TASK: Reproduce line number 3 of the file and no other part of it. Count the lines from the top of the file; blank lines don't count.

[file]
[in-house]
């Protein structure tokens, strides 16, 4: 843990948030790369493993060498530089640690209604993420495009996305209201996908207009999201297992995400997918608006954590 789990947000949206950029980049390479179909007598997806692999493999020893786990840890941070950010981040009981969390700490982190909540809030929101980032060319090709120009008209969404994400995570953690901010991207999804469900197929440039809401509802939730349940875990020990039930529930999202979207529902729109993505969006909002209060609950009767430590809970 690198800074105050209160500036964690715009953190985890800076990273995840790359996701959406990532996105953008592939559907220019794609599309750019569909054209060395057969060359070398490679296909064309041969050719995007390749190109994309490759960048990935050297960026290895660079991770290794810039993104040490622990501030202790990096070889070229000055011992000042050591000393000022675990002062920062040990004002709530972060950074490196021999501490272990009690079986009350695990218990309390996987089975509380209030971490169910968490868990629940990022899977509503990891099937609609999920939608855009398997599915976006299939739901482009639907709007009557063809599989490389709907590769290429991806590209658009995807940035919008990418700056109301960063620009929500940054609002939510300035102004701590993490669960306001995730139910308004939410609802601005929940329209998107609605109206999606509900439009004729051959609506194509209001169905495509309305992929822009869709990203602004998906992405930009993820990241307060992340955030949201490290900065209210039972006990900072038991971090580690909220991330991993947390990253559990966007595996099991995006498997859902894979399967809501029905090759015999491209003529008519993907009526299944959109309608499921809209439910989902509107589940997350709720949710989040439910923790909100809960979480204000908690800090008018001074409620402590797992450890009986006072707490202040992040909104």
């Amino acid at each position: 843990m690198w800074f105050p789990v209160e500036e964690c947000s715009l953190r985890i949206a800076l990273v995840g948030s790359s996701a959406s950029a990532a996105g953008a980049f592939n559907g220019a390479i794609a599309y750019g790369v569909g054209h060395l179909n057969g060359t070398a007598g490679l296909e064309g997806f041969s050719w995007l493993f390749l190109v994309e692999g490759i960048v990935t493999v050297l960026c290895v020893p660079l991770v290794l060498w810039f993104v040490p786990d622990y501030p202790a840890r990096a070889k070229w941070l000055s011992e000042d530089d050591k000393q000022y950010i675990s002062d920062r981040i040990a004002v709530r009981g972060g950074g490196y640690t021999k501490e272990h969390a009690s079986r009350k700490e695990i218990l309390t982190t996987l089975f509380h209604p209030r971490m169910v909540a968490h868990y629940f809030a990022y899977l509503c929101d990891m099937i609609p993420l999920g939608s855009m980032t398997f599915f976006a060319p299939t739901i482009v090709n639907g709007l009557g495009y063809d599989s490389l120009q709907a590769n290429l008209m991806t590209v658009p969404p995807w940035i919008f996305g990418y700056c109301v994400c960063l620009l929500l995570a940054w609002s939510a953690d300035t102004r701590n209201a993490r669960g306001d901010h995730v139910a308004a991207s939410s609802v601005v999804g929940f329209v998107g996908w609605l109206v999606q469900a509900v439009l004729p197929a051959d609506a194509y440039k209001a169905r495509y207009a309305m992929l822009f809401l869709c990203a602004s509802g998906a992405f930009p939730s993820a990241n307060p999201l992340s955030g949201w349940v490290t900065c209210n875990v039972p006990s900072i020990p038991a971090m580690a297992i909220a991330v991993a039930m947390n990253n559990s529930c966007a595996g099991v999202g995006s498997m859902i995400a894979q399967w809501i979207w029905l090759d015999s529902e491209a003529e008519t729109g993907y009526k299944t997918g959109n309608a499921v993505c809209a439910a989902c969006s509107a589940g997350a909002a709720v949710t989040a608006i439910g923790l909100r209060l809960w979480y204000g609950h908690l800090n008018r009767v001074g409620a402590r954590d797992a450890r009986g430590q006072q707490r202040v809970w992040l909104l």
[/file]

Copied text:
């Amino acid at each position: 843990m690198w800074f105050p789990v209160e500036e964690c947000s715009l953190r985890i949206a800076l990273v995840g948030s790359s996701a959406s950029a990532a996105g953008a980049f592939n559907g220019a390479i794609a599309y750019g790369v569909g054209h060395l179909n057969g060359t070398a007598g490679l296909e064309g997806f041969s050719w995007l493993f390749l190109v994309e692999g490759i960048v990935t493999v050297l960026c290895v020893p660079l991770v290794l060498w810039f993104v040490p786990d622990y501030p202790a840890r990096a070889k070229w941070l000055s011992e000042d530089d050591k000393q000022y950010i675990s002062d920062r981040i040990a004002v709530r009981g972060g950074g490196y640690t021999k501490e272990h969390a009690s079986r009350k700490e695990i218990l309390t982190t996987l089975f509380h209604p209030r971490m169910v909540a968490h868990y629940f809030a990022y899977l509503c929101d990891m099937i609609p993420l999920g939608s855009m980032t398997f599915f976006a060319p299939t739901i482009v090709n639907g709007l009557g495009y063809d599989s490389l120009q709907a590769n290429l008209m991806t590209v658009p969404p995807w940035i919008f996305g990418y700056c109301v994400c960063l620009l929500l995570a940054w609002s939510a953690d300035t102004r701590n209201a993490r669960g306001d901010h995730v139910a308004a991207s939410s609802v601005v999804g929940f329209v998107g996908w609605l109206v999606q469900a509900v439009l004729p197929a051959d609506a194509y440039k209001a169905r495509y207009a309305m992929l822009f809401l869709c990203a602004s509802g998906a992405f930009p939730s993820a990241n307060p999201l992340s955030g949201w349940v490290t900065c209210n875990v039972p006990s900072i020990p038991a971090m580690a297992i909220a991330v991993a039930m947390n990253n559990s529930c966007a595996g099991v999202g995006s498997m859902i995400a894979q399967w809501i979207w029905l090759d015999s529902e491209a003529e008519t729109g993907y009526k299944t997918g959109n309608a499921v993505c809209a439910a989902c969006s509107a589940g997350a909002a709720v949710t989040a608006i439910g923790l909100r209060l809960w979480y204000g609950h908690l800090n008018r009767v001074g409620a402590r954590d797992a450890r009986g430590q006072q707490r202040v809970w992040l909104l």